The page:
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First Glimpse of EU’s Green Rules Shows Climate Goal Fight

Jill Ward and John Ainger
·4-min read

(Bloomberg) -- The European Union agreed its first criteria for green investments on Wednesday, in a move that could set a benchmark for the world to follow.

The stakes are high: the EU wants to raise up to 250 billion euros ($301 billion) using its first green bonds, and private funding is likely to follow into the approved industries seen helping reach a legally-binding goal to eliminate emissions. Forestry and bioenergy are in, while the controversial sectors of agriculture, natural gas and nuclear power have been excluded -- for now.

Forming this so-called taxonomy was a political battleground for the bloc, as member states pushed to protect their own interests, exposing just how tough it is to make economies and markets eco-friendly. Any weakening of the rules risks harming the EU’s climate leadership credentials, at a time when investors are scrutinizing whether feel-good green assets live up to the hype.

“If you want a science-based taxonomy, you need to keep the standard high,” said Maia Godemer, an analyst at BloombergNEF. “But changes as a result of lobbying push it away from that. The goal is to drive investment to where we need to be by 2050. It’s awaited by everyone -- China, Singapore and the U.K. are all building their own taxonomies and looking to the EU as a model.”

EU lawmakers and the bloc’s governments reached a deal in principle early Wednesday to make its climate neutrality goal legally binding and to reduce 2030 emissions by at least 55% from 1990 levels. The new taxonomy will be adopted at the end of May and will apply from 2022.

“We are stepping up our sustainable finance ambition to help make Europe the first climate-neutral continent by 2050,” said Mairead McGuinness, the EU’s financial services chief. “Now is the time to put words into action and invest in a sustainable way.”

Yet in markets, a rally in the region’s renewable stocks has faded this year and there are concerns about soft targets set by companies issuing sustainability-linked bonds. Total issuance of green debt has exploded to over $1 trillion yet there’s still a patchwork of rules for spending on projects.

Investors will be hoping that the EU framework at least brings clarity and potentially leads to a more joined-up global approach. U.S. President Joe Biden is expected this week to pledge a target of reducing U.S. emissions of greenhouses by at least half by the end of the decade as it holds a summit on climate change with world leaders.

“This is a big week for green investing,” said Lewis Grant, a senior portfolio manager for global equities at Federated Hermes. “Investors in sustainable themes will be buoyed by these developments, although as ever the devil is in the detail.”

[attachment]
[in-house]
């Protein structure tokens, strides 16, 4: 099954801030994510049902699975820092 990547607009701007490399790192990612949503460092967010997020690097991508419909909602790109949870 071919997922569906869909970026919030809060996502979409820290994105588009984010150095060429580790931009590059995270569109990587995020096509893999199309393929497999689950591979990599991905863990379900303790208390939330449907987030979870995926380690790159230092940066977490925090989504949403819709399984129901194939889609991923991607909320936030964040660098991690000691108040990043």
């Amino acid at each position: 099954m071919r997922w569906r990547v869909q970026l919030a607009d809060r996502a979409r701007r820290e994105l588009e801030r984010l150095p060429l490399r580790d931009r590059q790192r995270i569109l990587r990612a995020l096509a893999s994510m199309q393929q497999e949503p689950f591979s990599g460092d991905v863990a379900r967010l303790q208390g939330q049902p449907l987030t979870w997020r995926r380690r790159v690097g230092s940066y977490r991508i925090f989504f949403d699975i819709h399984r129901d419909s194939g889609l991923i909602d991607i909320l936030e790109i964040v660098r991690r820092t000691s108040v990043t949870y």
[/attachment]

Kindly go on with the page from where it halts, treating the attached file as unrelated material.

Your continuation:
The taxonomy will allow producers of rechargeable batteries, energy efficiency equipment, low-emission cars, plus wind and solar power plants to earn a formal green label. While their inclusion is little surprise, more heated was the debate around power from gas, nuclear energy and biofuels.

A last-minute push by pro-gas politicians from Germany, Poland and other member states that are trying to reduce their reliance on coal appeared unsuccessful. While the first set of criteria excludes gas, certain activities in the sector could be included in another measure later this year, as well as separately to address the transition away from coal, said EU Commission Vice President Valdis Dombrovskis.

Such gas projects would need to meet very strict criteria, including a provision that there must be no technologically feasible low-carbon alternatives, according to Dombrovskis.

Ronald van Steenweghen, a money manager at Degroof Petercam Asset Management, said he would be reluctant to buy the EU’s green bonds if there was the potential for natural gas to be included later on. Raising green debt to fund gas projects would be weaker than current norms.

“I would assume that it would be made clear prior to the issuance to the market, especially if the commotion around the topic increases even further,” he said.

The taxonomy will include energy from burning wood. It won’t stop industrial-scale logging, in a capitulation to the Nordic lobby to weaken the rules, according to Sebastien Godinot, an economist at the WWF’s policy office in Brussels. The criteria may get tightened but for forestry it’s an “uphill battle,” said Bas Eickhout, a Dutch Green member of the European parliament.

“The idea was to build a so-called gold standard,” said Sebastian Mack, a policy fellow at Jacques Delors Centre, a think tank based in Berlin. “The longer it takes, the more politicized it will get and in the end, we’ll always see that the ambition is watered down.”

(Updates with publication throughout.)

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